You know, I have never met a pastor who does not want their church to grow. All pastors desire for their church to grow (at least I hope they do).
In order to grow and have sustainable growth, you must develop a culture of leadership in your church. You cannot simply do everything yourself and grow. Sure doing everything yourself may grow your church to 200, but I doubt you get beyond that without developing leaders around you.
The question that has boggled my mind lately though is this: If leadership development is so important, why are churches not better at it? Why is it not emphasized more in our churches?
I think it could be for a number reasons:
* We don’t know how to develop leaders
* A lot of leaders believe that if it is going to be done well, they have to do it themselves.
* We are too busy emphasizing other things and leadership development is not a real part of our strategy.
Now, you can go find a lot of podcasts and blogs about how to build leaders in your church and if you are like me, you walk away thinking, “if I only had more money, more time, or more help, then I do what they are recommending.
Well, I want to give you three ways you can develop leaders in your church a very on a small to nothing budget.
1. Develop An Internship Program
We recently launched a brand new church leadership internship program in our church.
Now, we were using interns before throughout our church, but among all of our staff, we were all managing interns very differently. Some interns were paid, some were not. Some interns had office hours, some did not. Some did grunt work, some had real ownership. Every department head managed their interns differently which means that some had a great experience, and some did not.
So we revamped our internship program so that our entire staff is managing interns the exact same way.
The internship is unpaid.
The internship requirements are minimal, but substantive.
The two primary focuses of our internship are ministry experience and leadership development.
The internship is on a semester basis so we get a new batch of interns during January and a new batch of interns during August.
What has been surprising to us is the demographic of our interns. We felt when we promoted this that it would only attract your typical 18-25 year old who is looking to get their foot in the door. It did attract some, but most of the interest was from adults ranging from 30 to 60 years of age who just want to do more for our church and to grow themselves.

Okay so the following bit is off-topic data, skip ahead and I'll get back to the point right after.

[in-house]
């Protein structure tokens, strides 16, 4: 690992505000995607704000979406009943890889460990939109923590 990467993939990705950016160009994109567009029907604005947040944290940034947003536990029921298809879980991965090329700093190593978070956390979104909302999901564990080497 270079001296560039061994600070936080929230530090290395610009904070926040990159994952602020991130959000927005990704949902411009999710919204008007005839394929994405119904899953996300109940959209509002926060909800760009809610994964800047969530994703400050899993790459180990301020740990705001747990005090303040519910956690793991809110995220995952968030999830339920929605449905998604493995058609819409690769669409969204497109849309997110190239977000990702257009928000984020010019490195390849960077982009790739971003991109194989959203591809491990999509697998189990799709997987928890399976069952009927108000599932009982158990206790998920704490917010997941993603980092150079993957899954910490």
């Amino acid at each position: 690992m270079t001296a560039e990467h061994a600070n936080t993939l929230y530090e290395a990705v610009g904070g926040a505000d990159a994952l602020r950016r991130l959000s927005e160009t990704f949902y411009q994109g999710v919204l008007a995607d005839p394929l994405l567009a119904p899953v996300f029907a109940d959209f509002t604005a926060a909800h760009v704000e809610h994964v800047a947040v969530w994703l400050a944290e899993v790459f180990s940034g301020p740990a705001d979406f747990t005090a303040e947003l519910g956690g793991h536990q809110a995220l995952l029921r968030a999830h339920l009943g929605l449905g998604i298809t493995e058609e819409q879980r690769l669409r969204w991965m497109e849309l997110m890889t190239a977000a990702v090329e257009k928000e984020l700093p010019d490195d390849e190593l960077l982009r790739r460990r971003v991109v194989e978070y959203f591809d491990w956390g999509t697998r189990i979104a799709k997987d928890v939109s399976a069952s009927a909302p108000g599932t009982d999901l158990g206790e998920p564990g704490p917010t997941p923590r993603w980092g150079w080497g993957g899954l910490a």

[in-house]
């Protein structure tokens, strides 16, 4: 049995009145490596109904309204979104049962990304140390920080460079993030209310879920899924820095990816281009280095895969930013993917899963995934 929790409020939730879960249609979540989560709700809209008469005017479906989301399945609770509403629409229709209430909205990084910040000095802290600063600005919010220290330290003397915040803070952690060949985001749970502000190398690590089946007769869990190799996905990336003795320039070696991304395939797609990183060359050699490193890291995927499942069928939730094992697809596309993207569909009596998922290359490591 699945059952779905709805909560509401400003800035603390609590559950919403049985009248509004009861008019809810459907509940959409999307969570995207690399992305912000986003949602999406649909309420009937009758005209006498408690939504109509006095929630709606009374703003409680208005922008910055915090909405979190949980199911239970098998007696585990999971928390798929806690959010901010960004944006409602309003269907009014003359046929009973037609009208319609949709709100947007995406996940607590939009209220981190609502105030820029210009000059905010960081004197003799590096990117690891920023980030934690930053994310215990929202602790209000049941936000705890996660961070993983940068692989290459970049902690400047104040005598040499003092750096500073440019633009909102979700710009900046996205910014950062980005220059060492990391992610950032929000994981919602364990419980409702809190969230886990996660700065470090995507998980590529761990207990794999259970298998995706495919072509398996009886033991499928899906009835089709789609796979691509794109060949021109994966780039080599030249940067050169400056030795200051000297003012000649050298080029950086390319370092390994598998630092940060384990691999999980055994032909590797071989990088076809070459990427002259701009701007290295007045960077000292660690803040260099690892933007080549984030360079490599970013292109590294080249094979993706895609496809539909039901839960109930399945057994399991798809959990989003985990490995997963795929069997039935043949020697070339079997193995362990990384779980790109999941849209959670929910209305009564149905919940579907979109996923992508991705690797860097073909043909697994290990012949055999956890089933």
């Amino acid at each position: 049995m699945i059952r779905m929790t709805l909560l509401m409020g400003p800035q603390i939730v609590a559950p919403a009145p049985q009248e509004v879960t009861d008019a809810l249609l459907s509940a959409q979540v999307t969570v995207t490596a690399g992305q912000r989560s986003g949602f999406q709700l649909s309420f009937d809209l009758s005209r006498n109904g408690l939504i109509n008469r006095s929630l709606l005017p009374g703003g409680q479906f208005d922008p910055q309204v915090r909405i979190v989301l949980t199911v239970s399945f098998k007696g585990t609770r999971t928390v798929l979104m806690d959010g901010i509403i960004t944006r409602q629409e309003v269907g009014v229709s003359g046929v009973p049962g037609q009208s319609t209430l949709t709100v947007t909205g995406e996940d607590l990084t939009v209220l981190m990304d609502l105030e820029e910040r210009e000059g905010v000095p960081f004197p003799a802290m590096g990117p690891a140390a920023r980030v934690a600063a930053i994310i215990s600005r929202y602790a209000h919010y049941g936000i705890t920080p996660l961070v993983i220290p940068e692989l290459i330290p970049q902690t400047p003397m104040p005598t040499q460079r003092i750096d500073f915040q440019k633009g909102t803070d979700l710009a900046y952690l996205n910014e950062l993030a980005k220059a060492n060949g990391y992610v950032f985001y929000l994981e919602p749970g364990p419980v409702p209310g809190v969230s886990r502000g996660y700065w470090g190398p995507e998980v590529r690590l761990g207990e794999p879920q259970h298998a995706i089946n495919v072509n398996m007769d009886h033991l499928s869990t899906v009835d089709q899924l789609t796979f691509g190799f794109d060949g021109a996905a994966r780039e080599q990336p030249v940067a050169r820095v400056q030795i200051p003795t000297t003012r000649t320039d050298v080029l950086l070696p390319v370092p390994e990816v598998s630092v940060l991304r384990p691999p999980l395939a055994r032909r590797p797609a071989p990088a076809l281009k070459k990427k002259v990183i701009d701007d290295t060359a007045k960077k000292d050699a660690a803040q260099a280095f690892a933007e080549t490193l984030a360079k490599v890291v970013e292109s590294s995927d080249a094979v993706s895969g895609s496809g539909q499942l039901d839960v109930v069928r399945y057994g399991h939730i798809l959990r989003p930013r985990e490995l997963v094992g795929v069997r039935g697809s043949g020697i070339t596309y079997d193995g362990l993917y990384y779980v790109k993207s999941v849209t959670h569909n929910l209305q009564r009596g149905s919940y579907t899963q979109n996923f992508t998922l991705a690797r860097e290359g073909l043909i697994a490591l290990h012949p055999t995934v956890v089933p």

This way of managing interns also allows for you to have many leaders, and not just a couple. If you want 30 interns, this program allows for it.
2. Create An Org Chart Across Departments
When we finally realized that a real weakness of ours is developing leaders, we begin to evaluate the leaders in our current organization.
What we found was that the student ministry had leaders, the preschool had coordinators, and the connections team had directors. You get the point? We were managing and developing leaders differently among departments.
So we decided to create a org chart of leaders. They are volunteers but we have the same ladder that everyone can go up on.
Now, we have unified language among departments. So now every department has directors. Every department has coordinators. Every department has leaders. We unified the way that we manage them.
This was a shift that took a few months to get to (to be honest, we are still working on it), but it was FREE and it forced our hand to add countless leaders to our team.
We also moved some up the ladder to higher levels of leadership.
This was an easy way of developing a pipeline of leaders.
3. Evaluate What You Are Not Doing That You Would Like To Do
I think the natural tendency in giving ownership away is to evaluate what you are doing that you can give to someone else.
Although this is a part of it, and I am in no way saying “don’t do that.” I do think there is a different angle to look at.
What if we evaluated what we aren’t doing that we would like to be doing and found leaders with the needed giftedness to get that job done?
What have you been wanting to get started if you just had 5 more people?
It only takes a mindset shift: Recruit to fill what you would like to start doing rather than recruit for what you are already doing. (Click Here to Tweet)
Look, I get it. Not everyone has the money to just hire and pay more people. We wish we could, but in our context, we can’t. So we have had to look at innovative and creative ways that we can develop leaders under our current structure.
If you have any other creative ways that you are developing leaders in your church or in your organization, please comment below so that I can hear about them.